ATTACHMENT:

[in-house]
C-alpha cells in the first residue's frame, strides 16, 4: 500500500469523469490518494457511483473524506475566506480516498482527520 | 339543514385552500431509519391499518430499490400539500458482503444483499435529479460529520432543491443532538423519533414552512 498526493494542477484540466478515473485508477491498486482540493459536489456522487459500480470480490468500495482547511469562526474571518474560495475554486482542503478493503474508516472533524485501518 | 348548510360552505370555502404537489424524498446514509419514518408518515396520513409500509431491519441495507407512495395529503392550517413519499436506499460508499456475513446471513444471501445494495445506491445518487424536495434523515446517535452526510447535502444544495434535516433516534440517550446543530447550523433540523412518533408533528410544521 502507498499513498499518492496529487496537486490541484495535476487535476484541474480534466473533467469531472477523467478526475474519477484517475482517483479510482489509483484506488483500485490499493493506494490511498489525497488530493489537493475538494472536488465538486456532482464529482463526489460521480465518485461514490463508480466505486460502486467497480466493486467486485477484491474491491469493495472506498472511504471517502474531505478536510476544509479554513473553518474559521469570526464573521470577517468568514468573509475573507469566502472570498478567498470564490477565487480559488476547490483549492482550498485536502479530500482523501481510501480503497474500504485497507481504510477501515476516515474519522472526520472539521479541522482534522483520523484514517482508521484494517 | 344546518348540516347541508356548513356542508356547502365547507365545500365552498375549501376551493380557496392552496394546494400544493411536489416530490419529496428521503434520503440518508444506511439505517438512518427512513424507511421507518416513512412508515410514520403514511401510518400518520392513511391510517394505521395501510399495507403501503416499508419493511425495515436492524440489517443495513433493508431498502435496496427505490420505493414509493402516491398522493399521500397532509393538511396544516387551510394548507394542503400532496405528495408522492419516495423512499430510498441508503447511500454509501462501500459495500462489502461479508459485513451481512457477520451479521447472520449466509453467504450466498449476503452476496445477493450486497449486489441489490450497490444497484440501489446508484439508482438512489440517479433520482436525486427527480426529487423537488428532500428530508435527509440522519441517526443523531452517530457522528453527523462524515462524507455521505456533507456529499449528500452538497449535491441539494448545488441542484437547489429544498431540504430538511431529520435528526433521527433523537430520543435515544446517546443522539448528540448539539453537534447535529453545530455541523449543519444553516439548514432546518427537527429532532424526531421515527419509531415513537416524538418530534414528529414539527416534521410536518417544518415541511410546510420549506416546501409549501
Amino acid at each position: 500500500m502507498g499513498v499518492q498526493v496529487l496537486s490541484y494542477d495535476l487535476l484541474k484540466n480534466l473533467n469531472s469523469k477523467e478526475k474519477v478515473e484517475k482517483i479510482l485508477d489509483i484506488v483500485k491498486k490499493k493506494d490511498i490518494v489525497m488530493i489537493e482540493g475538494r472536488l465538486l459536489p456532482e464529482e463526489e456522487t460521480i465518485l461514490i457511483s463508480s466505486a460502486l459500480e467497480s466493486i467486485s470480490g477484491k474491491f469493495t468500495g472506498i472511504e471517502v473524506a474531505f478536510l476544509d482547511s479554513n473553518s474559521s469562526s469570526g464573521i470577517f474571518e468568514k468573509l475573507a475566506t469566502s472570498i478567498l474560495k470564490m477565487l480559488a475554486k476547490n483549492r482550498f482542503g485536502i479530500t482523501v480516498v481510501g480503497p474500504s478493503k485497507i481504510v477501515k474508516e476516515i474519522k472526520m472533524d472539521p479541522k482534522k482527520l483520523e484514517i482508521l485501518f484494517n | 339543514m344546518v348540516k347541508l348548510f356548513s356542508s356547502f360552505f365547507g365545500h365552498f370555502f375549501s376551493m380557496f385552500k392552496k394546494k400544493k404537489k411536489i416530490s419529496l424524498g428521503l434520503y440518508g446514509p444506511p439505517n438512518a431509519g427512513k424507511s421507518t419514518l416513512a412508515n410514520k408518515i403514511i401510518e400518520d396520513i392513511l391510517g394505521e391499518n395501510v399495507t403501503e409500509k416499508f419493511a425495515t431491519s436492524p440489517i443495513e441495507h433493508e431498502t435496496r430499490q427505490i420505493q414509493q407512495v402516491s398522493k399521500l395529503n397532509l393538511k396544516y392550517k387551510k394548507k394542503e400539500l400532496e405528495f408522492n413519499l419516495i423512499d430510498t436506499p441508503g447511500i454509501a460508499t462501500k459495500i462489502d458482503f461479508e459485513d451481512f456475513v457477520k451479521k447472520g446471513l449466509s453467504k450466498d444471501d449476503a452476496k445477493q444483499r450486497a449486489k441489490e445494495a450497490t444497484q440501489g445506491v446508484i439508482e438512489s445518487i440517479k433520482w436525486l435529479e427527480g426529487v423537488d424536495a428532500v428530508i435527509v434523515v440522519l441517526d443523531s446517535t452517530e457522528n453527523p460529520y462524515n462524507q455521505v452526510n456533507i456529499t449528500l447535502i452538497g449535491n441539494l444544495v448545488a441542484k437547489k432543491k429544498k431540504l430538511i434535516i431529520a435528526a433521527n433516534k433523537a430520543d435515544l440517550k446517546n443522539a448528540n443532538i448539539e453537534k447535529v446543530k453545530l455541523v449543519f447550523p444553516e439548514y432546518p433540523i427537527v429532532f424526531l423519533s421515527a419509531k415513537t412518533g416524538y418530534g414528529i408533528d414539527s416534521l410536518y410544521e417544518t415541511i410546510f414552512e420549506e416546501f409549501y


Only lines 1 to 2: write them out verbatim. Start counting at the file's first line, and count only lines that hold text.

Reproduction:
[in-house]
C-alpha cells in the first residue's frame, strides 16, 4: 500500500469523469490518494457511483473524506475566506480516498482527520 | 339543514385552500431509519391499518430499490400539500458482503444483499435529479460529520432543491443532538423519533414552512 498526493494542477484540466478515473485508477491498486482540493459536489456522487459500480470480490468500495482547511469562526474571518474560495475554486482542503478493503474508516472533524485501518 | 348548510360552505370555502404537489424524498446514509419514518408518515396520513409500509431491519441495507407512495395529503392550517413519499436506499460508499456475513446471513444471501445494495445506491445518487424536495434523515446517535452526510447535502444544495434535516433516534440517550446543530447550523433540523412518533408533528410544521 502507498499513498499518492496529487496537486490541484495535476487535476484541474480534466473533467469531472477523467478526475474519477484517475482517483479510482489509483484506488483500485490499493493506494490511498489525497488530493489537493475538494472536488465538486456532482464529482463526489460521480465518485461514490463508480466505486460502486467497480466493486467486485477484491474491491469493495472506498472511504471517502474531505478536510476544509479554513473553518474559521469570526464573521470577517468568514468573509475573507469566502472570498478567498470564490477565487480559488476547490483549492482550498485536502479530500482523501481510501480503497474500504485497507481504510477501515476516515474519522472526520472539521479541522482534522483520523484514517482508521484494517 | 344546518348540516347541508356548513356542508356547502365547507365545500365552498375549501376551493380557496392552496394546494400544493411536489416530490419529496428521503434520503440518508444506511439505517438512518427512513424507511421507518416513512412508515410514520403514511401510518400518520392513511391510517394505521395501510399495507403501503416499508419493511425495515436492524440489517443495513433493508431498502435496496427505490420505493414509493402516491398522493399521500397532509393538511396544516387551510394548507394542503400532496405528495408522492419516495423512499430510498441508503447511500454509501462501500459495500462489502461479508459485513451481512457477520451479521447472520449466509453467504450466498449476503452476496445477493450486497449486489441489490450497490444497484440501489446508484439508482438512489440517479433520482436525486427527480426529487423537488428532500428530508435527509440522519441517526443523531452517530457522528453527523462524515462524507455521505456533507456529499449528500452538497449535491441539494448545488441542484437547489429544498431540504430538511431529520435528526433521527433523537430520543435515544446517546443522539448528540448539539453537534447535529453545530455541523449543519444553516439548514432546518427537527429532532424526531421515527419509531415513537416524538418530534414528529414539527416534521410536518417544518415541511410546510420549506416546501409549501